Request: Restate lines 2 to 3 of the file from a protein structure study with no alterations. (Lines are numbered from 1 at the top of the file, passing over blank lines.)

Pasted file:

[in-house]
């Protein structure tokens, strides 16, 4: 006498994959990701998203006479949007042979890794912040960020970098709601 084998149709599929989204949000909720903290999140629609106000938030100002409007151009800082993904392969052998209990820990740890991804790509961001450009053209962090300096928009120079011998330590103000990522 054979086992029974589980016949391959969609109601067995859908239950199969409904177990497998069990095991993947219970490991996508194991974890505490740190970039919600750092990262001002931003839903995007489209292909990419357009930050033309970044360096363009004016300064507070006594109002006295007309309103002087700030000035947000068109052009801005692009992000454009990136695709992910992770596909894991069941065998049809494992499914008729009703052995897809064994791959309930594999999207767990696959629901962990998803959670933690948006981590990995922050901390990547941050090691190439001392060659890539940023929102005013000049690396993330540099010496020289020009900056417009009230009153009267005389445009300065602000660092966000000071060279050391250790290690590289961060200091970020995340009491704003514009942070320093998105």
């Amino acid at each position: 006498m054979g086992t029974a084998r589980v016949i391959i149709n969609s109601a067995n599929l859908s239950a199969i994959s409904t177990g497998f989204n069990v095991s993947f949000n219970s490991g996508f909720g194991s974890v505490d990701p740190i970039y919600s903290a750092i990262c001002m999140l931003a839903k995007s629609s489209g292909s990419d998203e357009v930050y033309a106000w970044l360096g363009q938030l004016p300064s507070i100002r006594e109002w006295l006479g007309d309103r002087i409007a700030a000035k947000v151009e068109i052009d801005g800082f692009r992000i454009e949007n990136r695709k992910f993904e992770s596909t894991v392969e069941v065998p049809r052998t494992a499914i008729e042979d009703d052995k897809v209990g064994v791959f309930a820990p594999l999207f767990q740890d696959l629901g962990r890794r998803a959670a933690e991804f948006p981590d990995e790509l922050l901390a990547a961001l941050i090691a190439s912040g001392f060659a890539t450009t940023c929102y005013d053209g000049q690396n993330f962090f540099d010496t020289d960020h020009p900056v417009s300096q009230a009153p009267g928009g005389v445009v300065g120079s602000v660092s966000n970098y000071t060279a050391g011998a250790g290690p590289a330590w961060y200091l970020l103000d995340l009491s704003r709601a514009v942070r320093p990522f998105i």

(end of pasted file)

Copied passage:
């Protein structure tokens, strides 16, 4: 006498994959990701998203006479949007042979890794912040960020970098709601 084998149709599929989204949000909720903290999140629609106000938030100002409007151009800082993904392969052998209990820990740890991804790509961001450009053209962090300096928009120079011998330590103000990522 054979086992029974589980016949391959969609109601067995859908239950199969409904177990497998069990095991993947219970490991996508194991974890505490740190970039919600750092990262001002931003839903995007489209292909990419357009930050033309970044360096363009004016300064507070006594109002006295007309309103002087700030000035947000068109052009801005692009992000454009990136695709992910992770596909894991069941065998049809494992499914008729009703052995897809064994791959309930594999999207767990696959629901962990998803959670933690948006981590990995922050901390990547941050090691190439001392060659890539940023929102005013000049690396993330540099010496020289020009900056417009009230009153009267005389445009300065602000660092966000000071060279050391250790290690590289961060200091970020995340009491704003514009942070320093998105």
């Amino acid at each position: 006498m054979g086992t029974a084998r589980v016949i391959i149709n969609s109601a067995n599929l859908s239950a199969i994959s409904t177990g497998f989204n069990v095991s993947f949000n219970s490991g996508f909720g194991s974890v505490d990701p740190i970039y919600s903290a750092i990262c001002m999140l931003a839903k995007s629609s489209g292909s990419d998203e357009v930050y033309a106000w970044l360096g363009q938030l004016p300064s507070i100002r006594e109002w006295l006479g007309d309103r002087i409007a700030a000035k947000v151009e068109i052009d801005g800082f692009r992000i454009e949007n990136r695709k992910f993904e992770s596909t894991v392969e069941v065998p049809r052998t494992a499914i008729e042979d009703d052995k897809v209990g064994v791959f309930a820990p594999l999207f767990q740890d696959l629901g962990r890794r998803a959670a933690e991804f948006p981590d990995e790509l922050l901390a990547a961001l941050i090691a190439s912040g001392f060659a890539t450009t940023c929102y005013d053209g000049q690396n993330f962090f540099d010496t020289d960020h020009p900056v417009s300096q009230a009153p009267g928009g005389v445009v300065g120079s602000v660092s966000n970098y000071t060279a050391g011998a250790g290690p590289a330590w961060y200091l970020l103000d995340l009491s704003r709601a514009v942070r320093p990522f998105i």